Board to Consider Land Purchase for Future School

January 12, 2011
by: 
Dwayne Page
School Board to Consider Purchase of 57 Acres for New School
Mark Willoughby

The DeKalb County Board of Education Thursday night is expected to discuss the possibility of entering into a contract to purchase fifty seven acres of property on Allen's Ferry Road which may become the future site for a new DCHS complex.

Director of Schools Mark Willoughby, in an interview with WJLE Wednesday, said he believes this is the right location and the right time to buy. "We're in need of building an additional school. But to build an additional school, we have to purchase some land. (The property) is in really close proximity to DeKalb County High School right now. It's on Allen's Ferry Road right across from the property that we already own. It's fifty seven acres. We need to be pro-active, looking toward the future."

Should the school board vote to buy this property, Willoughby said no time line has been established for building a new school. "To say when a building (new school) would be built, I can't say right now. That's for the (school) board to work on and for the county commission to work on. There is no time line on it whatsoever, we just think this is being pro-active going ahead and buying the land. I want to work hand in hand with the county commission. I think we have a real good county commission. They want what's best for children. We have to look at what we can afford and what we need. I think I know what we need so we'd like to purchase this land while prices are low."

According to Director Willoughby, the school system already has the funds to make the purchase through state BEP (Basic Education Program) reserve monies, so no tax increase or local tax dollars would be required. However, a budget amendment would have to be approved by the county commission. "To enter into a contract to buy land, we would have to have an amendment to our budget in order to do this. It would have to be agreed upon by the board of education and by the county commission. The purchase of this land would not require any additional tax revenue dollars. We wouldn't be asking for a tax increase or anything. This purchase of land would be paid for out of BEP reserves. We can use BEP reserves for one time purchases, one time expenses. BEP reserves are for purchases like this."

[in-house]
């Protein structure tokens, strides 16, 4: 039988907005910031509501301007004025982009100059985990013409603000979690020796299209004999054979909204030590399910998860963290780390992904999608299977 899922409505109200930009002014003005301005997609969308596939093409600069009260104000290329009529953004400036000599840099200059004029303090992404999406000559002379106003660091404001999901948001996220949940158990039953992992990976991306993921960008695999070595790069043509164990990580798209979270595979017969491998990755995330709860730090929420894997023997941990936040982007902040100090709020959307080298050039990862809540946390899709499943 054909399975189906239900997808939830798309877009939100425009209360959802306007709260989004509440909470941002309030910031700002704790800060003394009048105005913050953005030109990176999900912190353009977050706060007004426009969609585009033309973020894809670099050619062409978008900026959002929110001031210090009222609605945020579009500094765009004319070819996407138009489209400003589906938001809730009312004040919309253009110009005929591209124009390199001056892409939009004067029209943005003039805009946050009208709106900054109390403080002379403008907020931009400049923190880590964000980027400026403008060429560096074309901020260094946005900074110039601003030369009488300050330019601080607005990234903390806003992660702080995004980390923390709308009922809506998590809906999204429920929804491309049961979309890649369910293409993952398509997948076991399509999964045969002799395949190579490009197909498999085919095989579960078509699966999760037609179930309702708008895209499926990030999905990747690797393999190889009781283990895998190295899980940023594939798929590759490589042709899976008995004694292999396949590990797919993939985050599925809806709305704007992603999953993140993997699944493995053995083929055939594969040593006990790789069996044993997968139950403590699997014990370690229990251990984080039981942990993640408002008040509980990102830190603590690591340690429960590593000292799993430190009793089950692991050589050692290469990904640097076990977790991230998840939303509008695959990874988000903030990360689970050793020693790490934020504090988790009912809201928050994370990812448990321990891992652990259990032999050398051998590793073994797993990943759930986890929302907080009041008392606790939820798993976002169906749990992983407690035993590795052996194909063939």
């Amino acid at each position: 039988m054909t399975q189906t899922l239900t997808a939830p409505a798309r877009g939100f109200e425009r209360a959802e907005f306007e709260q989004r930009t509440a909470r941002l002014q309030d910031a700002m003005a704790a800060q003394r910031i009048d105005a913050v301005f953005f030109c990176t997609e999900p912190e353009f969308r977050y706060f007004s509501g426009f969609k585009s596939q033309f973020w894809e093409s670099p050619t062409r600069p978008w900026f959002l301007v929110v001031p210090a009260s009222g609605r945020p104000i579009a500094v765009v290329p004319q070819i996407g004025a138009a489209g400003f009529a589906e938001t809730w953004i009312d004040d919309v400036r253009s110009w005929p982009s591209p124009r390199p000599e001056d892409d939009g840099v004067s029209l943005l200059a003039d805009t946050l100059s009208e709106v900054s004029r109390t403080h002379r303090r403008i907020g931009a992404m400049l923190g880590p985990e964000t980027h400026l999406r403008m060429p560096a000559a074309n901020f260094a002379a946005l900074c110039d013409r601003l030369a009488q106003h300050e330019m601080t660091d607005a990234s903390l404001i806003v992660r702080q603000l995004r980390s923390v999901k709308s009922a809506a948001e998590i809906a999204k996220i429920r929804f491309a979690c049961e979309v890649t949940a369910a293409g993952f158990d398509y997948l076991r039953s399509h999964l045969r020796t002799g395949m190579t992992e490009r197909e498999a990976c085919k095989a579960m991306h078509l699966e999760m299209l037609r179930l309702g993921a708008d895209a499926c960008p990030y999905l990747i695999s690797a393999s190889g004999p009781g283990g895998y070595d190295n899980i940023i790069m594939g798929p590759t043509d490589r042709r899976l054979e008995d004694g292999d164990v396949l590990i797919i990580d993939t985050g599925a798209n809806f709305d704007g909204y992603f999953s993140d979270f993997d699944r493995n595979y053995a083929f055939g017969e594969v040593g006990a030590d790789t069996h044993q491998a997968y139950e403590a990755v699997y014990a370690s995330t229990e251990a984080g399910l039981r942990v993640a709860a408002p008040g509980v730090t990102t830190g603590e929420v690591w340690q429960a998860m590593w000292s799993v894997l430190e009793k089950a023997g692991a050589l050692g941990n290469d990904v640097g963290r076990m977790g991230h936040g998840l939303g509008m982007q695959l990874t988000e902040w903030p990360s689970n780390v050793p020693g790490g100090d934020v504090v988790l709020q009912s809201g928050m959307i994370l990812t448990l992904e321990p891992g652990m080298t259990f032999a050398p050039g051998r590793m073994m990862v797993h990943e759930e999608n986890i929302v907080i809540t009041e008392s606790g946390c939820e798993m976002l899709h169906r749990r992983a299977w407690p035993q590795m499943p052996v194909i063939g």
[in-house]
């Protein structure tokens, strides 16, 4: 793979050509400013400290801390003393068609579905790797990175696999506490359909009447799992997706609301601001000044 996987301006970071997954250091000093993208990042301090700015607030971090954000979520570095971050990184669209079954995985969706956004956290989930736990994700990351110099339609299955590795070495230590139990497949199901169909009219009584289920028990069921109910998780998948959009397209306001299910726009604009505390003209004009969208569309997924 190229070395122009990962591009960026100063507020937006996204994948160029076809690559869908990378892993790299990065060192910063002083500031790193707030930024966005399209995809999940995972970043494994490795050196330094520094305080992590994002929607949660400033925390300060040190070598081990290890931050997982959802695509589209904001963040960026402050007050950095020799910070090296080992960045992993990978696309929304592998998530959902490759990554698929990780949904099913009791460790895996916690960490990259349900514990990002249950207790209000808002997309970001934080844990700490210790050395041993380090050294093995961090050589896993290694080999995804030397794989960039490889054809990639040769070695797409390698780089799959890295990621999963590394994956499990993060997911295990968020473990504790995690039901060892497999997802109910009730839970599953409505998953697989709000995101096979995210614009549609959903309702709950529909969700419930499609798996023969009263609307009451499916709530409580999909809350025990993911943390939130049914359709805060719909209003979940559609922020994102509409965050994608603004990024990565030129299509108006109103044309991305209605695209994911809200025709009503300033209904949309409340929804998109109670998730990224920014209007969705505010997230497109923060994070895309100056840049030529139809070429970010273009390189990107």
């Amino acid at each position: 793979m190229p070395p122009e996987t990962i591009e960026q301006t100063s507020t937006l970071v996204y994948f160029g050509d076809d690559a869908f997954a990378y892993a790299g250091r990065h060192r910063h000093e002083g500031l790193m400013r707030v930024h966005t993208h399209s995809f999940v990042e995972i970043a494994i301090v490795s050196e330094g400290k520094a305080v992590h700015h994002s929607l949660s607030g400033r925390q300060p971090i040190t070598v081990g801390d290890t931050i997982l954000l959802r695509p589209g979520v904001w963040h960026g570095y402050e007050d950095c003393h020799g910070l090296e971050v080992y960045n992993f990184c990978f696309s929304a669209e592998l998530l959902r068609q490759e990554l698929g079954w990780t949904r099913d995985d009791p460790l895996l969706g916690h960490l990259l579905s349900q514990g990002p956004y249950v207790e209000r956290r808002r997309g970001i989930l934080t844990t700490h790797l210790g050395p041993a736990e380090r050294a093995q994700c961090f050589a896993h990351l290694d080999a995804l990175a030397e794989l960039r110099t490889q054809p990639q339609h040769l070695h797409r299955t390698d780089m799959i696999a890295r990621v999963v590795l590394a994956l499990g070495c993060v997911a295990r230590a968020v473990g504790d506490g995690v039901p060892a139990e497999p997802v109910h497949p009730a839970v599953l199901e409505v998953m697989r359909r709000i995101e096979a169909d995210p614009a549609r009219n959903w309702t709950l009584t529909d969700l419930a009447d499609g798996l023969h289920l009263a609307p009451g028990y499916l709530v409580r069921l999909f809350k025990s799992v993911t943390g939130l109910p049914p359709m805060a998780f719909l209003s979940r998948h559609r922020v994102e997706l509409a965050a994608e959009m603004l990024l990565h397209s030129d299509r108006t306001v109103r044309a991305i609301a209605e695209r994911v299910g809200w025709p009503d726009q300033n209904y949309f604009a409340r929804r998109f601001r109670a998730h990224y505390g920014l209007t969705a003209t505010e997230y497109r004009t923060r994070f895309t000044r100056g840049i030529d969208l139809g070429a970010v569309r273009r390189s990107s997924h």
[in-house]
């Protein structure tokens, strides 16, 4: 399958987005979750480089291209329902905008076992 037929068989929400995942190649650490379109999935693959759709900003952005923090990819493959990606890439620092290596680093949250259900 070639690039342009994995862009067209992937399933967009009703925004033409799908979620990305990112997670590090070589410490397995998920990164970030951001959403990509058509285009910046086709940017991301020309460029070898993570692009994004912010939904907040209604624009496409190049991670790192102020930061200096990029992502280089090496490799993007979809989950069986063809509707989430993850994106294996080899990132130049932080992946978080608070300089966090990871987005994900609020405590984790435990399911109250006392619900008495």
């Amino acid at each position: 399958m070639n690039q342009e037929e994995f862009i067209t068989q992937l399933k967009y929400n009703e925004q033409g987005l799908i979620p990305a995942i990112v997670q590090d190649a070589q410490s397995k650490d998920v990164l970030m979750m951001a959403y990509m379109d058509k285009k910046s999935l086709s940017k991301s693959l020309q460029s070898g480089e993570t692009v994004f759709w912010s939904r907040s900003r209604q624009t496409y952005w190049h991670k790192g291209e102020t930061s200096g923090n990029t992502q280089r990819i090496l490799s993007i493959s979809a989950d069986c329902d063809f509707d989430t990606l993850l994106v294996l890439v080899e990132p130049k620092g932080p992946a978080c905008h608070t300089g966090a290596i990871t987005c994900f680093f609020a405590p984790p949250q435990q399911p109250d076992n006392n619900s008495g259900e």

Willoughby said four of the five schools in the county are already overcrowded and the problem is likely to only worsen in the years ahead, if it is not addressed. "We have five schools in our system and basically four of the five are overcrowded, no space. We have one school (DCHS) where the teachers are actually going from room to room. When a teacher is out of his or her room for planning time, another teacher goes in that classroom to teach a class. That's not an ideal teaching situation. That's not an ideal learning situation. We would love to offer more courses and more things for our students. Our county is growing. Last year at this time we had 2,905 students. Today, we have approximately 3,030 students. Right now we have 830 students in high school. Looking at projections, next year at this time there will be 879 students at the high school. In the year 2012-13, there will be 886 students and by the year 2018-19, we should have 945 high school students."

According to Willoughby, what makes this site attractive is that the school system should be able to buy it at a good price, it is close to the existing high school, and it is centrally located in the county. "It's good for a lot of different reasons. If we go through with this and at some time in the future build this school, if we don't have the money to build everything at once (such as all the athletic fields), we would have everything in close proximity (to the existing school). That would be really good. Another thing about that particular area from what I understand is that DCHS was built right in the center of the county. Having this area right in the center of the county I think is going to be a good thing also because people going to the (new) high school won't have to be bused any farther than they are right now."

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